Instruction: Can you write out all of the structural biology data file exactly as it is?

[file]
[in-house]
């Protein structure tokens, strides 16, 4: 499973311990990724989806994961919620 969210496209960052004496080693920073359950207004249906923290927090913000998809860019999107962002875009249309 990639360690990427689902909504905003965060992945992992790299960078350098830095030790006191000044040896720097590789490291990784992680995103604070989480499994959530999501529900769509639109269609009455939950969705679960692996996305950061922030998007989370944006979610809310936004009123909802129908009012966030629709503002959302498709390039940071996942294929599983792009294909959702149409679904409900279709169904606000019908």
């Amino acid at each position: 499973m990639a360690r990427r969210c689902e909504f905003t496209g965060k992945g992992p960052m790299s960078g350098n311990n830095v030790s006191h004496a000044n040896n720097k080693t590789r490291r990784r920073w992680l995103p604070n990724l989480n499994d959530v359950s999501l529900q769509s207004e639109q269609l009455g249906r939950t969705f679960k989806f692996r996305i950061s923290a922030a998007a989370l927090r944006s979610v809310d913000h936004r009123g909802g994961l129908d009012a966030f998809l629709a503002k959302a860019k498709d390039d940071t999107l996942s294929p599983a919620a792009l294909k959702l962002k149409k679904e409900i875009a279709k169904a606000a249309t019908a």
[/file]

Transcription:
[in-house]
């Protein structure tokens, strides 16, 4: 499973311990990724989806994961919620 969210496209960052004496080693920073359950207004249906923290927090913000998809860019999107962002875009249309 990639360690990427689902909504905003965060992945992992790299960078350098830095030790006191000044040896720097590789490291990784992680995103604070989480499994959530999501529900769509639109269609009455939950969705679960692996996305950061922030998007989370944006979610809310936004009123909802129908009012966030629709503002959302498709390039940071996942294929599983792009294909959702149409679904409900279709169904606000019908």
């Amino acid at each position: 499973m990639a360690r990427r969210c689902e909504f905003t496209g965060k992945g992992p960052m790299s960078g350098n311990n830095v030790s006191h004496a000044n040896n720097k080693t590789r490291r990784r920073w992680l995103p604070n990724l989480n499994d959530v359950s999501l529900q769509s207004e639109q269609l009455g249906r939950t969705f679960k989806f692996r996305i950061s923290a922030a998007a989370l927090r944006s979610v809310d913000h936004r009123g909802g994961l129908d009012a966030f998809l629709a503002k959302a860019k498709d390039d940071t999107l996942s294929p599983a919620a792009l294909k959702l962002k149409k679904e409900i875009a279709k169904a606000a249309t019908a």